But the decision by the church's 12-member governing body, the Holy Synod, noted the ``justified'' opposition by some followers and insisted any papal trip remain strictly a pilgrimage to Biblical sites.
The visit would likely come in early May as part of a planned trip to Syria and Malta. The 80-year-old pontiff expressed interest in including Greece in order to follow the steps of the Apostle Paul.
However, Greece's clerical union predicted massive protests would greet the pope, who they described as the ``arch-heretic'' and ``two-horned grotesque monster of Rome.''
``Parish priests and the devout public wash their hands of anything that will happen during the visit,'' said the Rev. Efstathios Kollas, president of the union that represents about 8,000 Orthodox parish priests. There are fears that monks from the all-male monastic community of Mount Athos could join any protests, giving them a connection to one of the most respected centers of Orthodoxy.
Holy Synod spokesman Metropolitan Efstathios said police and security services in Greece and at the Vatican had been warned about the possibility of problems.
Despite the threats, the Vatican reacted positively to the Greek church's announcment. The decision to accept the pope as a pilgrim to Biblical sites ``meets the holy father's expectations,'' said Vatican spokesman Joaquin Navarro-Valls. He said the pope was grateful.
The spokesman said an announcement about the actual trip could come soon.
``In the broader spirit ... the church does not want to say no to the pontiff especially since the trip has the character of a pilgrimage and only that,'' said a statement approved unanimously by the 11 Synod members present.
The overture could be a major step toward healing the ``Great Schism'' that split the Christian world into Orthodox and Catholic branches nearly 1,000 years ago.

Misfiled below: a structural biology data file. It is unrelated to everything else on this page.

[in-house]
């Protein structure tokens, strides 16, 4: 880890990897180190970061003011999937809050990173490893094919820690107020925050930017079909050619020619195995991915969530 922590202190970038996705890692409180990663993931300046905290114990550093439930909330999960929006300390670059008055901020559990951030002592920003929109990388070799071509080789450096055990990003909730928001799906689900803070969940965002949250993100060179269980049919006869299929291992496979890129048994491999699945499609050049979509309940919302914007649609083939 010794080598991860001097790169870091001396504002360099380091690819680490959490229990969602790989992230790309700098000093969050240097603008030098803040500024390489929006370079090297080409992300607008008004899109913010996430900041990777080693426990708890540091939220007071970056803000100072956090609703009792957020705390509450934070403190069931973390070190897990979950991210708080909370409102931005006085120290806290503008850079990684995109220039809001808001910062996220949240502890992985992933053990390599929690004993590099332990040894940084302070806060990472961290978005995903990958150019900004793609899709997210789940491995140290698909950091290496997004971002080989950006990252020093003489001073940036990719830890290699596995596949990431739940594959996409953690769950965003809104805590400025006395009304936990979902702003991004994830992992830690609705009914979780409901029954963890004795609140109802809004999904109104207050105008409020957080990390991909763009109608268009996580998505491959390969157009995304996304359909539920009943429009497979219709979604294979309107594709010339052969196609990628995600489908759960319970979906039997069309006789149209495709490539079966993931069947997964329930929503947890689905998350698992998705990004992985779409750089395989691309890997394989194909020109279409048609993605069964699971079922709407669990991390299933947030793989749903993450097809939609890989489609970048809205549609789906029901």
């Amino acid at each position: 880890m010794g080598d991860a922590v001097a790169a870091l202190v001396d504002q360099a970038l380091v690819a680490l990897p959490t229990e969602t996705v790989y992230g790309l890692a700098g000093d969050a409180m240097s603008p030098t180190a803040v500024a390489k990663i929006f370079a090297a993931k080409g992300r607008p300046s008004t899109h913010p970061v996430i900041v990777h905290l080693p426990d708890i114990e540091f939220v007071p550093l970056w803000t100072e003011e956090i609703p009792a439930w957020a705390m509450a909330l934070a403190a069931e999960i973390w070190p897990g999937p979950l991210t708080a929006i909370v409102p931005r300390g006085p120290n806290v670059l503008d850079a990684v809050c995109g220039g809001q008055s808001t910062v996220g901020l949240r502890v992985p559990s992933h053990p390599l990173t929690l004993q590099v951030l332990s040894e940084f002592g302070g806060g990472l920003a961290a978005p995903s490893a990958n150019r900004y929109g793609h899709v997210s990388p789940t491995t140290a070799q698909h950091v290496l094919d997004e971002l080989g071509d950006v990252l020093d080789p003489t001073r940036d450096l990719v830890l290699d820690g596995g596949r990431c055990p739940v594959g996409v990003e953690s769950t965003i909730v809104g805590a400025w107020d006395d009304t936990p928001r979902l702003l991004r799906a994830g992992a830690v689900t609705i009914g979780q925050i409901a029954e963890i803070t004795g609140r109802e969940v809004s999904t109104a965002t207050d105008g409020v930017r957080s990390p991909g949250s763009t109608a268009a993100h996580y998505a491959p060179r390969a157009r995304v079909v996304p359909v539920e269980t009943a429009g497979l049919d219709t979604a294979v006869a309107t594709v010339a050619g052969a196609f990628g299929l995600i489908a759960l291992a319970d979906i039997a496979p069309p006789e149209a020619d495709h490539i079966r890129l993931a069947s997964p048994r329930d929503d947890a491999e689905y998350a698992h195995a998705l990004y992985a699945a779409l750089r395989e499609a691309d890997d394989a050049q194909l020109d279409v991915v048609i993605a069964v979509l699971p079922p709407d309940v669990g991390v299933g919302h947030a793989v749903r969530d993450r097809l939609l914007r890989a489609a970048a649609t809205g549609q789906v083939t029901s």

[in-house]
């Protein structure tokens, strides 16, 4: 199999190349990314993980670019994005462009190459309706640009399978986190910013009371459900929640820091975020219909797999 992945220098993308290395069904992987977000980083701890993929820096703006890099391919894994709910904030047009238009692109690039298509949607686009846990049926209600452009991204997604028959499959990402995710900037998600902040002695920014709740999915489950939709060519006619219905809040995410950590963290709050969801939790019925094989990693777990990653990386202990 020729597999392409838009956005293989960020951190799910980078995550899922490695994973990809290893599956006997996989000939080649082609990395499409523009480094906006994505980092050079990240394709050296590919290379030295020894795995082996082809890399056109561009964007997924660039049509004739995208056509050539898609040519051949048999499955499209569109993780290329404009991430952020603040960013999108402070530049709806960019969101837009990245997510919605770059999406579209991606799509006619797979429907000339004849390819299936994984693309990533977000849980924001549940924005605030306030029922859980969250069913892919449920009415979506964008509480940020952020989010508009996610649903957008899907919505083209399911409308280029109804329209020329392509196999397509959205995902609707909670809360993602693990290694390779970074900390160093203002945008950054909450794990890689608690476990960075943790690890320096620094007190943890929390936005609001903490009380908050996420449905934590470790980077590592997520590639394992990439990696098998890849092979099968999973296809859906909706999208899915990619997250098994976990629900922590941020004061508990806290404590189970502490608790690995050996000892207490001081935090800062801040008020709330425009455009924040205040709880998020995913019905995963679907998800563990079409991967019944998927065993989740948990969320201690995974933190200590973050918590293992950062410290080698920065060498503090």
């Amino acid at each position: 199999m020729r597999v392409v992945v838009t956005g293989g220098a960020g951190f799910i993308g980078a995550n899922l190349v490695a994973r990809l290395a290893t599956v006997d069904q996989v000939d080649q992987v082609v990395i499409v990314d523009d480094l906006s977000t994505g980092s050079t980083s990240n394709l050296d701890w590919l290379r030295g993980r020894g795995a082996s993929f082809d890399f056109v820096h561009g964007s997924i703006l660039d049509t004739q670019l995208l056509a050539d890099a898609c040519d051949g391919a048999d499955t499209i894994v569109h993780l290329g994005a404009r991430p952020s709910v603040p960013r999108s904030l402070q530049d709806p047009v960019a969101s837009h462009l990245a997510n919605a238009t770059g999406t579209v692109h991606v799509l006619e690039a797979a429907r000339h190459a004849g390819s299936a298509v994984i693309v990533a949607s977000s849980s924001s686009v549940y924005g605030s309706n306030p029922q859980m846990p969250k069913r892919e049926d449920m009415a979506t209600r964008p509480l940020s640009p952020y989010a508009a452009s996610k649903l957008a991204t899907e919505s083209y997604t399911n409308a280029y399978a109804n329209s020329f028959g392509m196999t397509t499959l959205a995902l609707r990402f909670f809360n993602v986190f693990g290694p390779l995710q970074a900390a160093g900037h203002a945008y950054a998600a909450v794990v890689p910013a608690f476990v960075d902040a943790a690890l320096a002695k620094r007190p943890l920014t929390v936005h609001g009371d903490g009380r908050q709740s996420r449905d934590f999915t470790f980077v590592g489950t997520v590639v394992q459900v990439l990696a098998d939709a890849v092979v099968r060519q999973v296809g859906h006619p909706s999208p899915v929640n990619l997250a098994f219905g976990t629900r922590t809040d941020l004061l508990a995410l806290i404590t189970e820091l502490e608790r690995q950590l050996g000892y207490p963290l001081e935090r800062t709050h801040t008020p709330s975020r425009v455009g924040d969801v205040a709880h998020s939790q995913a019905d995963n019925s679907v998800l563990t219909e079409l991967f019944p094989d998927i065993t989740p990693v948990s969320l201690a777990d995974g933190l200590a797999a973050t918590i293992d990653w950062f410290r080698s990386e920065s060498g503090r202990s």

Greek Catholics welcomed the decision, which would mark the first-ever visit to Greece by a Roman Catholic leader.
``The decision of the Holy Synod can open a new page in the relationship between the Greek Orthodox Church and the Catholic Church. With sincere love, at some point the two churches must discuss positively about the complaints and the misconceptions that exist on both sides,'' said Nikos Gasparakis, a spokesman for the Roman Catholic Church in Greece.
The Church of Greece is considered among the most conservative of the various ethnic and national churches in Orthodoxy and its clergy view themselves the protectors of the faith.
The Greek government has already extended an invitation for the pope to visit Greece as a head of state. But the pope is thought to have also wanted the agreement of Greece's powerful church.
The Greek church last year rebuffed the pope, demanding an apology for what it considers a long history of Vatican-sponsored aggression and arrogance.
Some liberal Orthodox clergymen see the pope's impending visit as helping heal the estrangement between Roman Catholics and Orthodox. But many Greek Orthodox factions hold strong anti-Vatican views.
Another main dispute is over the role of Eastern Rite churches, which follow Orthodox traditions and trappings but are loyal to the pope. Some Orthodox clergymen claim the Vatican is using Eastern Rite followers to encroach on historic Orthodox lands.
There are only about 50,000 Roman Catholics among Greece's 10.2 million native-born population. But there are tens of thousands of Roman Catholic immigrants.
A visit to Athens could also influence the stand of the Russian Orthodox Church - considered equally conservative - and possibly pave the way for a papal trip to Moscow. In 1999, the pope visited predominantly Orthodox Romania and Georgia. He is scheduld to visit mostly Orthodox Ukaine in June.
Russian Patriarch Alexy II has said a meeting with the pope would be possible only if disputes between his church and the Roman Catholic Church are resolved. In the past, Greece has stringently supported the Russian church's views.
Current Russian Orthodox-Vatican disputes are twofold. The Orthodox claim Catholic missionaries are seeking converts among the traditionally Orthodox Russian population. The two churches are also fighting over formerly Orthodox properties that were ceded to the Orthodox under communist rule.
The up coming papal visit to Ukraine has added fuel to the controversy. Just Tuesday, Alexy II again said he thought the planned visit was premature and should be postponed.